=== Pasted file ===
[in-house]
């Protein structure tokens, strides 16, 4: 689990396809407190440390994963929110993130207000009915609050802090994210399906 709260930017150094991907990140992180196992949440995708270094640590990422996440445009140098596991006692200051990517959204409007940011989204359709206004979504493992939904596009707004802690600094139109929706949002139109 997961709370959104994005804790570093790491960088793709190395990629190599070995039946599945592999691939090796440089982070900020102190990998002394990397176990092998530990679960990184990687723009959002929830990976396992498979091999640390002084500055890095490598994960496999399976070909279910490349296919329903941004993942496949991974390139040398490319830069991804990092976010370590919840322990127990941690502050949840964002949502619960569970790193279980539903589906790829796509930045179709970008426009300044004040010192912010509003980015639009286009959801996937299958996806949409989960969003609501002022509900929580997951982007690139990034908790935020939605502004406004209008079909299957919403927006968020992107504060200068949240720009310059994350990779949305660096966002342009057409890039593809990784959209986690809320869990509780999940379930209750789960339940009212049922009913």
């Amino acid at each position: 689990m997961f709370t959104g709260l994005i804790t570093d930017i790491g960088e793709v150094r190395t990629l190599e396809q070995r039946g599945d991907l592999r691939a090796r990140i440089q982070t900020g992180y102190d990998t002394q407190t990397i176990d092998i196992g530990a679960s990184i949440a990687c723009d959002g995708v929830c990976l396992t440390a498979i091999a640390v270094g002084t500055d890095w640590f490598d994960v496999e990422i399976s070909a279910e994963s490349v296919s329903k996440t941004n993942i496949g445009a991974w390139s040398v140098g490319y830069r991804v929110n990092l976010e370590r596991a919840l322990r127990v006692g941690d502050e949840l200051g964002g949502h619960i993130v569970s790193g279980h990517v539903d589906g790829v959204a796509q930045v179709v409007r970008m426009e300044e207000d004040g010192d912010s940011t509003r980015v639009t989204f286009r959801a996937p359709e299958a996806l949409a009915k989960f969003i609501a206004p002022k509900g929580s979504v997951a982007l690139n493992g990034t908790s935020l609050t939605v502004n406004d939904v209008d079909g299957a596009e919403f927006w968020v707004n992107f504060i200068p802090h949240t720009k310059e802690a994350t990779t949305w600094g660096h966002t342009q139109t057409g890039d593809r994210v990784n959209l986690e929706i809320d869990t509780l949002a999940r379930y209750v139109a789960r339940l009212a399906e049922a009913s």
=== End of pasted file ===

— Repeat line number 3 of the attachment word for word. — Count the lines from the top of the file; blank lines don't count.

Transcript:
């Amino acid at each position: 689990m997961f709370t959104g709260l994005i804790t570093d930017i790491g960088e793709v150094r190395t990629l190599e396809q070995r039946g599945d991907l592999r691939a090796r990140i440089q982070t900020g992180y102190d990998t002394q407190t990397i176990d092998i196992g530990a679960s990184i949440a990687c723009d959002g995708v929830c990976l396992t440390a498979i091999a640390v270094g002084t500055d890095w640590f490598d994960v496999e990422i399976s070909a279910e994963s490349v296919s329903k996440t941004n993942i496949g445009a991974w390139s040398v140098g490319y830069r991804v929110n990092l976010e370590r596991a919840l322990r127990v006692g941690d502050e949840l200051g964002g949502h619960i993130v569970s790193g279980h990517v539903d589906g790829v959204a796509q930045v179709v409007r970008m426009e300044e207000d004040g010192d912010s940011t509003r980015v639009t989204f286009r959801a996937p359709e299958a996806l949409a009915k989960f969003i609501a206004p002022k509900g929580s979504v997951a982007l690139n493992g990034t908790s935020l609050t939605v502004n406004d939904v209008d079909g299957a596009e919403f927006w968020v707004n992107f504060i200068p802090h949240t720009k310059e802690a994350t990779t949305w600094g660096h966002t342009q139109t057409g890039d593809r994210v990784n959209l986690e929706i809320d869990t509780l949002a999940r379930y209750v139109a789960r339940l009212a399906e049922a009913s």